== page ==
Point 2

Successful launch (commercialization)

A 1-in-30,000 probability!
DWTI is one of Japan’s few success stories

As of 2019, there were about 2,010 biotech venture
companies active in Japan. Of these,
only a few companies have succeeded in launching
new drugs to the Japanese market.

*Source: Japan Bioindustry Association, Survey and analysis of the current situation of domestic bio-related ventures

So, why has DWTI been able to successfully launch a drug?

The road leading up to the launch was not the accomplishment of DWTI alone. It was something we achieved together with the patients and pharmaceutical companies seeking a new drug. In terms of what we did that led to success, there were two key factors:
  1. We were fortunate in the disease type we chose for drug development. (Few companies in Japan were working on ophthalmic drugs, and hence we had few rivals.)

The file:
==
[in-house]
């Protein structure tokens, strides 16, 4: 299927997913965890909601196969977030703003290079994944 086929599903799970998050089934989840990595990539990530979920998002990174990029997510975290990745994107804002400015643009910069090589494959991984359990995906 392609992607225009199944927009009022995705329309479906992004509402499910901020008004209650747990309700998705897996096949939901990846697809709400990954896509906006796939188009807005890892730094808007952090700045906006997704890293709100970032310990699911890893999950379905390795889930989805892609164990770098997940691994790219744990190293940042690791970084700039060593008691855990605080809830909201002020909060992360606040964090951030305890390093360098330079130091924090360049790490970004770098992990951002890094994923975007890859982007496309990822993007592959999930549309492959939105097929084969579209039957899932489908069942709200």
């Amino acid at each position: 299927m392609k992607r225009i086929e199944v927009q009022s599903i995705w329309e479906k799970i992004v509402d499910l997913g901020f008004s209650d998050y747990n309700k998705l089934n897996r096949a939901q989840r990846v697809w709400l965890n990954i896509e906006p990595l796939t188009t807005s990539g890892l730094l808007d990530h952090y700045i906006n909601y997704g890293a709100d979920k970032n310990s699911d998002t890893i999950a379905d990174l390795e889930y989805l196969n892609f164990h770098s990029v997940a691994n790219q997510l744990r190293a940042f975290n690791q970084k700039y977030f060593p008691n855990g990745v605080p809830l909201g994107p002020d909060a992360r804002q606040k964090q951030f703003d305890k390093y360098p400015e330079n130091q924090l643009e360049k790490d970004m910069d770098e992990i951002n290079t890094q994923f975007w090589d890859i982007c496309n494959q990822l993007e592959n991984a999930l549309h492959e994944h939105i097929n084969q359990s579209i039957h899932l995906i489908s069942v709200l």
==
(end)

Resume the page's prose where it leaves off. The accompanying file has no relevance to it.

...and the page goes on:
2. We had an excellent compound. (We benefited from the high quality of our compound library.*)

*Drug discovery research seeks to discover new drug candidate compounds drawing from a compound library, a collection of promising new drug seeds, including drugs that have already been launched.

GLANATEC® ophthalmic solution 0.4% “successfully launched”

  • Sales started in December 2014
  • A treatment for glaucoma and high intraocular pressure
  • Glaucoma affects 1 in 20 people over the age of 40 in Japan
  • The licensee for GLANATEC® is Kowa Co., Ltd.
  • The drug uses a world-first novel mechanism not found in any other eye drop

Going into more detail

There is fluid in the eyeball called aqueous humor, which delivers nutrients to the eye and maintains the eye in a pressurized state. If aqueous humor builds up in the eye, intraocular pressure rises and the optic nerve is compressed. If left untreated, the optic nerve may weaken, narrowing the visual field and causing vision loss. The goal of treating glaucoma is to lower this intraocular pressure. GLANATEC® is a new eye drop that succeeded in promoting the outflow of aqueous humor from the eye via Schlemm’s canal. The drug proved effective for patients for whom existing eye drops were unsuccessful in lowering interocular pressure.